polluta t
= e teri g box + e teri g box from - leavi g the box by - leavi g box by
i crease i
from outside i door emissio leakage to outdoors decay
Equation 7-27 (pg 598)

 ൌ ‘Ž—‡‘ˆ‘šǡ
 ൌ ‘…‡–”ƒ–‹‘‘ˆ‘ŽŽ—–ƒ–ǡ
 ൌ ƒ–‡‘ˆ ˆ‹Ž–”ƒ–‹‘‘ˆƒ‹”‹–‘ƒ†‘—–‘ˆ„‘šǡ
ƒ ൌ ‘…‡–”ƒ–‹‘‘ˆ’‘ŽŽ—–ƒ–‹‘—–†‘‘”ƒ‹”ǡ
 ൌ ‹••‹‘”ƒ–‡‘ˆ’‘ŽŽ—–ƒ–‹–‘„‘šˆ”‘‹†‘‘”•‘—”…‡ǡ
 ൌ ‘ŽŽ—–ƒ–†‡…ƒ›”ƒ–‡‘ˆ”‡ƒ…–‹‘”ƒ–‡…‘‡ˆˆ‹…‹‡–ǡ
General Solution for Equation 7-27:

Steady-state Solution for Equation 7-27:

k=0, ambient concentration negligible,

initial indoor concentration=0:



Gaseous Pollutant



Y Transfer pollutant from gas phase to liquid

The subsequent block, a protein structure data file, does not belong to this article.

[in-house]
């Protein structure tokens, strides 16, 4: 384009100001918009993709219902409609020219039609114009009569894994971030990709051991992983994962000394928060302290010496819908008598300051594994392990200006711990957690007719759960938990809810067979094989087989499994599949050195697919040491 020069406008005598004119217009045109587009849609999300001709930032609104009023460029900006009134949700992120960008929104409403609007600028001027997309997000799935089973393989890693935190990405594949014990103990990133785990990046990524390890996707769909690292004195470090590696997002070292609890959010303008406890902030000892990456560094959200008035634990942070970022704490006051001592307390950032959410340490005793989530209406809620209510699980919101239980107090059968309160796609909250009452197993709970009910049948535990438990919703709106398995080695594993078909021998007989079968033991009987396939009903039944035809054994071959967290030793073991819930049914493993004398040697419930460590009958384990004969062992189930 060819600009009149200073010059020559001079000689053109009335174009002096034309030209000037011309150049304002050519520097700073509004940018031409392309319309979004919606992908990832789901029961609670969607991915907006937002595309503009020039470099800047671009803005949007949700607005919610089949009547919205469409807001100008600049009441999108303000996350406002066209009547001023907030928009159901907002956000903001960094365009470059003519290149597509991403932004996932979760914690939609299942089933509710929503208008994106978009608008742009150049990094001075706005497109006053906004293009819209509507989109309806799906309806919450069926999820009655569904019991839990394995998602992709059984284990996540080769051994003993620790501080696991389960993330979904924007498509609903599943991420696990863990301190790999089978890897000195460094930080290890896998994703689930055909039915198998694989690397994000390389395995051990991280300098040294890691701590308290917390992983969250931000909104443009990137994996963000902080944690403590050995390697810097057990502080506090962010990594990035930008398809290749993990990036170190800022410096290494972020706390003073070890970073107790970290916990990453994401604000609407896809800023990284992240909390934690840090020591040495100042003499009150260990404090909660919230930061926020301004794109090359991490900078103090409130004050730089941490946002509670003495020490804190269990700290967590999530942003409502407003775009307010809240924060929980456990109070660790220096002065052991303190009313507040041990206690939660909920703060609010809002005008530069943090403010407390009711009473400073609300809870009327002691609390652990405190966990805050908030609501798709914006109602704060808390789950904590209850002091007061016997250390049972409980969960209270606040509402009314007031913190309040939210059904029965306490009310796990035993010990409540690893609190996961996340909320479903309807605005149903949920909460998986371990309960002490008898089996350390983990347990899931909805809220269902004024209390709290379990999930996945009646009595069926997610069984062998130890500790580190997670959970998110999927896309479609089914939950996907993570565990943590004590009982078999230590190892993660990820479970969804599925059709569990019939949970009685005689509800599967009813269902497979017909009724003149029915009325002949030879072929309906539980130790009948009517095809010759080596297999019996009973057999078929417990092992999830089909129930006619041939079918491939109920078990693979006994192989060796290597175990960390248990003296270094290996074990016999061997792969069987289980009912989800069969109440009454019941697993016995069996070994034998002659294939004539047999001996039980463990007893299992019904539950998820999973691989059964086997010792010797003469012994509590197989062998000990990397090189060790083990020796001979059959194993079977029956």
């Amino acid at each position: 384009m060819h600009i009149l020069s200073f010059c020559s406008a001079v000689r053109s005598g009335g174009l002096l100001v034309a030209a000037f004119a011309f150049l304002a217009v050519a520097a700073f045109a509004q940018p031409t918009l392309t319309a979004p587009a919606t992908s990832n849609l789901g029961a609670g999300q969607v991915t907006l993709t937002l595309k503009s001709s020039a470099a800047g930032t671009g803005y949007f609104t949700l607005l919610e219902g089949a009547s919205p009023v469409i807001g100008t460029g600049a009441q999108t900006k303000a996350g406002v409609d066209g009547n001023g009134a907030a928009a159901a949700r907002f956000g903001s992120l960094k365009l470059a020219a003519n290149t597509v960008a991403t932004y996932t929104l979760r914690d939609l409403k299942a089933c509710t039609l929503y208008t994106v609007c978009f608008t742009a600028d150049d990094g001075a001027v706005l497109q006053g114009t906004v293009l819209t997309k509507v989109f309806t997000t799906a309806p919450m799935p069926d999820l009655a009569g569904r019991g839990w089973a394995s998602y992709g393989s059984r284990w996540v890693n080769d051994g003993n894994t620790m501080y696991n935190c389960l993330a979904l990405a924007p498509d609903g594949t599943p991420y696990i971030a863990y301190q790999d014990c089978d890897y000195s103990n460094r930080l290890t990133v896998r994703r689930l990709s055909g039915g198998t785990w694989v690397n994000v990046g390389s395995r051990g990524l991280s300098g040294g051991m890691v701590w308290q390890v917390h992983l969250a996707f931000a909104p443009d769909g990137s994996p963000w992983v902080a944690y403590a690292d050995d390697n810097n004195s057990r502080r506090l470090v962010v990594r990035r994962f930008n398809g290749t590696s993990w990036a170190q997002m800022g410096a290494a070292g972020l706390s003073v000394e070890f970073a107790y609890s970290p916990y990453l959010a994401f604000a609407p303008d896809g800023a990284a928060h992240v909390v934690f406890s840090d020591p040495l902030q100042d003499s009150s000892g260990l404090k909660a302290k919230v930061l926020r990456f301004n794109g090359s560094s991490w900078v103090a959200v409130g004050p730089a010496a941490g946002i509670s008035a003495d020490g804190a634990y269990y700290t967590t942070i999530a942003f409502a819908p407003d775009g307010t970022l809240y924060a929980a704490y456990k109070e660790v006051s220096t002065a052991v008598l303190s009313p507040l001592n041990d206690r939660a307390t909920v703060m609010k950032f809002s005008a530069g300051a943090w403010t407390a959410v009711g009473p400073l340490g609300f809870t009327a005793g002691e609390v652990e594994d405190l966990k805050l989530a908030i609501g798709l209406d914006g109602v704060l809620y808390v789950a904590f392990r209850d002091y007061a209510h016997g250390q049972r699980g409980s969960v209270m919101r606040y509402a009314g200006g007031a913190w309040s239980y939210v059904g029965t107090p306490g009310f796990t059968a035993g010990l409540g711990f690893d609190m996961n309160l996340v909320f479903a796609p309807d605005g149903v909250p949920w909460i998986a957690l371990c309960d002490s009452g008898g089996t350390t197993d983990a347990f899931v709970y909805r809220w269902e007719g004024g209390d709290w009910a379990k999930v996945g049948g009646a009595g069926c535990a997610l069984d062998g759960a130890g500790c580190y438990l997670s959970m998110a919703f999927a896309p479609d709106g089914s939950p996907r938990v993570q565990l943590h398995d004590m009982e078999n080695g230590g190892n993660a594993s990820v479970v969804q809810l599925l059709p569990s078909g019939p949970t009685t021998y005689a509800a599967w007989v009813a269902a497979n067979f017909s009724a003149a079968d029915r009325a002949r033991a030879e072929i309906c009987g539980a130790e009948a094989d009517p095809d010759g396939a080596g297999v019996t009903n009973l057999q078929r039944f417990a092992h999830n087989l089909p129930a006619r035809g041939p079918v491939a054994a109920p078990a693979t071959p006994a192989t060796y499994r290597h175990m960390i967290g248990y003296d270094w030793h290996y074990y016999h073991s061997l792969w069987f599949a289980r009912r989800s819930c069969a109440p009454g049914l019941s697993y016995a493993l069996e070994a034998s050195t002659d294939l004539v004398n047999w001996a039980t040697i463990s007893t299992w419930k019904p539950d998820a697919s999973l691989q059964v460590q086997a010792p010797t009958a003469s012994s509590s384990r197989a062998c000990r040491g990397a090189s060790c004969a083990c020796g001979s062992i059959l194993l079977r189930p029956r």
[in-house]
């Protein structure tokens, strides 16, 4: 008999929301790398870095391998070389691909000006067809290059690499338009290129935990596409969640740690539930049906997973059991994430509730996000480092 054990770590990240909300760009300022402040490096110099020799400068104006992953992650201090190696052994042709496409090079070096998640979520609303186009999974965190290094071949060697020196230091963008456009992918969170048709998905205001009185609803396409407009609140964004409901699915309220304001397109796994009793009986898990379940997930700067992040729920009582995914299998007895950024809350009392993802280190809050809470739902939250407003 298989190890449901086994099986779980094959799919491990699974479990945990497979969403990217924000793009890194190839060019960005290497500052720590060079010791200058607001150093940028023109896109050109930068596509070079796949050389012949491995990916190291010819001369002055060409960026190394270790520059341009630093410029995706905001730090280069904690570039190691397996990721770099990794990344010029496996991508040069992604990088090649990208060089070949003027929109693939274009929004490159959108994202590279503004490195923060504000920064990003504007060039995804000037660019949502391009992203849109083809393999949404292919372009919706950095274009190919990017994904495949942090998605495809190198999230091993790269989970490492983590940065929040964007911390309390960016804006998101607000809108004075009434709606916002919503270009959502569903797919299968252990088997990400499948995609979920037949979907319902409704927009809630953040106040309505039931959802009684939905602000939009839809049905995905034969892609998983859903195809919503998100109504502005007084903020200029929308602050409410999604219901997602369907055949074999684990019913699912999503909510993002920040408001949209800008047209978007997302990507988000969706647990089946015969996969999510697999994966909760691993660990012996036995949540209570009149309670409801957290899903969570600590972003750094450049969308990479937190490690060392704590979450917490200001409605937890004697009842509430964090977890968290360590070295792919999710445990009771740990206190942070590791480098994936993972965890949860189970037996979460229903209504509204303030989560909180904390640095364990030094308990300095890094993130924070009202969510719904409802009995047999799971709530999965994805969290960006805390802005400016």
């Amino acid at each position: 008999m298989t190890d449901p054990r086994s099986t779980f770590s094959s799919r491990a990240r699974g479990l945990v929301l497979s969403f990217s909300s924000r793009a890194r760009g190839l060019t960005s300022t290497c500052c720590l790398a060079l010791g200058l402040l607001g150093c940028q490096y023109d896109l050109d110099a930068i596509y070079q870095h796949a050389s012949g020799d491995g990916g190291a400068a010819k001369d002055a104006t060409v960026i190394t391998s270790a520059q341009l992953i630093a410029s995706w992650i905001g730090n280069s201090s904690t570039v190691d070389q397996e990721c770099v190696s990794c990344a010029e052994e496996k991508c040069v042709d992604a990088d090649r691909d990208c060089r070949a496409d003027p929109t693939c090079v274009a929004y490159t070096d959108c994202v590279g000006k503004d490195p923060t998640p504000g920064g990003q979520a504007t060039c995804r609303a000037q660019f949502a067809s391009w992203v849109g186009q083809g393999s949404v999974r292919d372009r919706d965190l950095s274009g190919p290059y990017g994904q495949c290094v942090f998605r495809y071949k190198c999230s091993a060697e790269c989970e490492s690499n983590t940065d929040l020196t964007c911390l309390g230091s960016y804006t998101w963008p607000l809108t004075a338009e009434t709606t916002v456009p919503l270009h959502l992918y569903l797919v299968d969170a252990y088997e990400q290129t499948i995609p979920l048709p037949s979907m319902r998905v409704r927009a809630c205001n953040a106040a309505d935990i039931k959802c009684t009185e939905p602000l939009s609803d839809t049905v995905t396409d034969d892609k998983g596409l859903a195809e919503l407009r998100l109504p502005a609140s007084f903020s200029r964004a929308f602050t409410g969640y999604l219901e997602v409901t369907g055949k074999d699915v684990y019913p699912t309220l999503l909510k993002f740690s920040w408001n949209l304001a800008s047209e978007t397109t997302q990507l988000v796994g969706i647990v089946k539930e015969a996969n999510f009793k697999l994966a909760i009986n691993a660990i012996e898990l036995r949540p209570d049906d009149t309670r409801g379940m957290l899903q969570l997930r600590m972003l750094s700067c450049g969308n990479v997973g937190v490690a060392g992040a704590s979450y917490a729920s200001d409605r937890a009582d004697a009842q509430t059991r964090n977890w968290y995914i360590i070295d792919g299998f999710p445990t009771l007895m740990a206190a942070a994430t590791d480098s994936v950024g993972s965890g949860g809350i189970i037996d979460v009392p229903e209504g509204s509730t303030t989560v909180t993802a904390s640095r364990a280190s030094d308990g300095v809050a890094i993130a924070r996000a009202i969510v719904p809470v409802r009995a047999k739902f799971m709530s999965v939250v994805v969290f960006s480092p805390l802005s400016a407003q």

phase.(mass transfer process)
Y The removal of the pollutant gas takes place in
three steps:
I. Diffusion of the pollutant gas to the surface of the
II. Transfer across the gas/liquid interface.
III. Diffusion of the dissolved gas away from the
interface into the liquid.
Y The example is spray chamber and
tower/column.(see figure 7.26 and 7.27)
Y Amount of the absorption for a nonreactive solution is govern by
partial pressure.
Y Henry's law give relationship between partial pressure and
Pg = KHCequi
Y Where,
O = Partial pressure of the solute in the gas above the solution.
= Concentration of the solute
H = constant with the dimensions of pressure divided by
Y Eq. above implies that Pg is must increase as the liquid accumulates
more pollutant or else it will come out of solution.